The House of Representatives on Feb. 1, 2017, voted to nullify an SEC rule requiring publicly listed oil, gas, and mining companies to disclose payments to foreign governments.
The action, which takes advantage of the Congressional Review Act, is part of a broader push by a GOP-controlled Congress and White House to roll back Obama-era regulation.
H.J. Res 41, sponsored by Rep. Bill Huizenga, passed on a 235-187 vote, with five Democrats breaking ranks to support the measure. Huizenga, a Michigan Republican, chairs the influential House Financial Services Capital Markets Subcommittee.
The SEC in June 2016 issued Release No. 34-78167, Disclosure of Payments by Resource Extraction Issuers, a rule under the Dodd-Frank Act aimed at improving transparency about the payments made by public companies to the U.S. and foreign governments related to oil and gas drilling and mining. Under the rules, which are slated to go into effect in 2019, a company must report payments — such as royalties, fees, taxes or bonuses — of more than $100,000 in a year, with some limited exceptions. Sec. 1504 of PL111-203
The measure has always been unpopular with Republicans and industry groups, who argue it puts U.S. companies at a competitive disadvantage and falls outside of both the financial reform goals of the Dodd-Frank Act and the SEC’s mission to protect investors and promote capital formation.
The Congressional Review Act allows lawmakers to block administrative rules via joint resolution. To scrap the rule, the Senate must also take up its version of H.J. Res. 41. The Trump administration supports the measure and a handful of others that it said scrap “unnecessary regulations imposed on America’s businesses.”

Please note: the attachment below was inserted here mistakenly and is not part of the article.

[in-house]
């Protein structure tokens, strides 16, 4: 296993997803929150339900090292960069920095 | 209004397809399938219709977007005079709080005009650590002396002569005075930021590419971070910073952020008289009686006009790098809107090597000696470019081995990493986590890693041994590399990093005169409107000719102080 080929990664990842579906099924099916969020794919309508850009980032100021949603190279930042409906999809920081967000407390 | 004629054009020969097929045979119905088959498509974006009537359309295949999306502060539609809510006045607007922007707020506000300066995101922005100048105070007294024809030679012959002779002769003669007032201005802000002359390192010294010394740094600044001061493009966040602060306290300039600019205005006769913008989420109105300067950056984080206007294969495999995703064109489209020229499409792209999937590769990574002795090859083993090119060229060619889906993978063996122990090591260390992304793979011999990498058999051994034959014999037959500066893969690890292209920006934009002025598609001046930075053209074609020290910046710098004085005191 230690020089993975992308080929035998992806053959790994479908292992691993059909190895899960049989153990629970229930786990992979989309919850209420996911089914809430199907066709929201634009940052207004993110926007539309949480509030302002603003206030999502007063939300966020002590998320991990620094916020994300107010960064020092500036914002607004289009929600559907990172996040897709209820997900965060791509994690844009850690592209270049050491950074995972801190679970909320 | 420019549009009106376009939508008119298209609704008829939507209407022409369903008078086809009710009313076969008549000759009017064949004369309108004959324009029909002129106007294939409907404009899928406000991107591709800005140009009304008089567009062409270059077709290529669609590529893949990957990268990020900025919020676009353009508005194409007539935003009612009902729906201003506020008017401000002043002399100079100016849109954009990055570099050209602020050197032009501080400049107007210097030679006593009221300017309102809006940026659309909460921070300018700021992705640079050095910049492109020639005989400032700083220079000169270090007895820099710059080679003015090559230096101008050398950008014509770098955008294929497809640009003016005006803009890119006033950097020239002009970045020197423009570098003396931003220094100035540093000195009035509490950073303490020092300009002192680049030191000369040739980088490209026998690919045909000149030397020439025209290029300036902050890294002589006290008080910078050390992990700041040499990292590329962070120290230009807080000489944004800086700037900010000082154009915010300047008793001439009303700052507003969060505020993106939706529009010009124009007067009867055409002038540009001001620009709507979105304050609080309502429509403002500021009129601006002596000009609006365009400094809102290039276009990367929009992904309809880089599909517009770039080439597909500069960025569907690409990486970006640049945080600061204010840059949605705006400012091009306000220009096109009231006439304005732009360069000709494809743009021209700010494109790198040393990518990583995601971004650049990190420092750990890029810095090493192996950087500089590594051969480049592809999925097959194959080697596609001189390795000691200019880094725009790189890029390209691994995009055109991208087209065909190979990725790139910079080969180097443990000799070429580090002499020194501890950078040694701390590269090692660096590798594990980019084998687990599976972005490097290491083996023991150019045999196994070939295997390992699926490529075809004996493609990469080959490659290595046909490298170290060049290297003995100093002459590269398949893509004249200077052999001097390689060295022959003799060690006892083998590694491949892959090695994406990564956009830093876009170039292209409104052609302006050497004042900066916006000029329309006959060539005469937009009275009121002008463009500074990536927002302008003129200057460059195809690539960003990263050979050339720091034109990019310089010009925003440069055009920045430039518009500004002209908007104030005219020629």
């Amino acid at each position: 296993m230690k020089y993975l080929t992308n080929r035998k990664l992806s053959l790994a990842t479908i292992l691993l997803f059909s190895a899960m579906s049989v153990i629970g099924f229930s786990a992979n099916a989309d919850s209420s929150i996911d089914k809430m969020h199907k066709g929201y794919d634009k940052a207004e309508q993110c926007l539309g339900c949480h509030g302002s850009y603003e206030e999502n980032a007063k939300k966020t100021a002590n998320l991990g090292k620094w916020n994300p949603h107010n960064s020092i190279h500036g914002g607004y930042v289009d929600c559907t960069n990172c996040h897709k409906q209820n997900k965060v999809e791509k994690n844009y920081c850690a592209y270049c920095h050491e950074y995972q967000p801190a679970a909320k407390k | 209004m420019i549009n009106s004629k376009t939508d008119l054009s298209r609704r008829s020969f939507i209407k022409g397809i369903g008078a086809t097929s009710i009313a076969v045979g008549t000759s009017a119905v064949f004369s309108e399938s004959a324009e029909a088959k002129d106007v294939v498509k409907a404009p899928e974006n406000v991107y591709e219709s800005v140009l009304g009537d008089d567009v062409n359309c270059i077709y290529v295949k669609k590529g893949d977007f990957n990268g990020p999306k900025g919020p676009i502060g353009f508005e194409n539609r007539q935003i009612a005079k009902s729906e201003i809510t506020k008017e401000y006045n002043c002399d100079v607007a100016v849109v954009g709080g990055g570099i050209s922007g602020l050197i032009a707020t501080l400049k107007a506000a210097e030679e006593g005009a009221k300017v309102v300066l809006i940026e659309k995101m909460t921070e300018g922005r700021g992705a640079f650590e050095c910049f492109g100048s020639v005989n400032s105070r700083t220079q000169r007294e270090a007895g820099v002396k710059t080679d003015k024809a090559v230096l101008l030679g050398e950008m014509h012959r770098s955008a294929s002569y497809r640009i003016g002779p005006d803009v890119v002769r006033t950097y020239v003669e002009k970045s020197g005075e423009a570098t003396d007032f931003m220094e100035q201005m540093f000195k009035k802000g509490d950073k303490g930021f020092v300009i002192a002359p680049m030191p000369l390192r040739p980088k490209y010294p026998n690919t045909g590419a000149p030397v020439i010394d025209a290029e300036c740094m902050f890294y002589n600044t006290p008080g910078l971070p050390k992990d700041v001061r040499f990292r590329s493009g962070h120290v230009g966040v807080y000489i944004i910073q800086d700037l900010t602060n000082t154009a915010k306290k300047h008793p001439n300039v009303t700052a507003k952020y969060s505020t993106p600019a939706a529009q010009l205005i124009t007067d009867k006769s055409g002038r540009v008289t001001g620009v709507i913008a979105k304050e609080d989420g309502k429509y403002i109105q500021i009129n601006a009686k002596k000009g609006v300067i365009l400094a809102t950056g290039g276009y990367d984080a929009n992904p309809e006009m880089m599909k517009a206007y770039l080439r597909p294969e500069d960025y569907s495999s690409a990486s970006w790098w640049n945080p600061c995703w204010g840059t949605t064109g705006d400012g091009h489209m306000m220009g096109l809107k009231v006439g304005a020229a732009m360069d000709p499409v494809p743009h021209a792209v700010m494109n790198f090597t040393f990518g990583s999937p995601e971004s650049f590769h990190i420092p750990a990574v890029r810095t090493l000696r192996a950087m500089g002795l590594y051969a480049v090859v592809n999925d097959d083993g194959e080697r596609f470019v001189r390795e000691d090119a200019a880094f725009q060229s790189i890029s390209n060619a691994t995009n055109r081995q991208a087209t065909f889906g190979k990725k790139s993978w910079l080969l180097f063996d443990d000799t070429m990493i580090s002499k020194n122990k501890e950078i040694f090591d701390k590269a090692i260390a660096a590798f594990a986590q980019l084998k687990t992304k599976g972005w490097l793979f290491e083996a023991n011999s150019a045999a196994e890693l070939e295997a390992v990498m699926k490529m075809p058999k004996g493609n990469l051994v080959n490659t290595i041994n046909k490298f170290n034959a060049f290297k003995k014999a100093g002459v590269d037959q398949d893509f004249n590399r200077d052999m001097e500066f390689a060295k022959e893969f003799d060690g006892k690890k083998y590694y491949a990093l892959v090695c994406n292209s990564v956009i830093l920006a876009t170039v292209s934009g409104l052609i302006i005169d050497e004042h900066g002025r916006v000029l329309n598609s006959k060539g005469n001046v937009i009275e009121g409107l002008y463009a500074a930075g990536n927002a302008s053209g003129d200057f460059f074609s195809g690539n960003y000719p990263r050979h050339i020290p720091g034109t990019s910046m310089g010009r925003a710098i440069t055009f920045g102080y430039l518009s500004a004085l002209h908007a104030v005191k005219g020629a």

In some cases, the resource extraction rule “would require companies to disclose information that the host nation of their project prohibits from disclosure or is commercially sensitive,” the administration said in a February 1 statement. “The rule would impose unreasonable compliance costs on American energy companies that are not justified by quantifiable benefits. Moreover, American businesses could face a competitive disadvantage in cases where their foreign competitors are not subject to similar rules.”
Huizenga, in a floor speech, equated his resolution with “a vote to reset the regulatory process.” He said the measure did nothing to undermine the SEC and Justice Department’s ability “to police against foreign corruption,” pointing to the Foreign Corrupt Practices Act (FCPA).
Defenders of the Dodd-Frank rule said governments in Europe and elsewhere have implemented similar requirements and effectively “leveled the playing field” on payment disclosures. Eliminating the rule, they say, would only serve to cloak what are essentially bribes to foreign officials.
Rep. Maxine Waters, a California Democrat and the ranking member of the House Financial Services Committee, called the Republican effort to nullify the rule “brazen.”
“The rule does not put U.S. companies at a competitive disadvantage, nor does it impose an unreasonable compliance burden,” she said.
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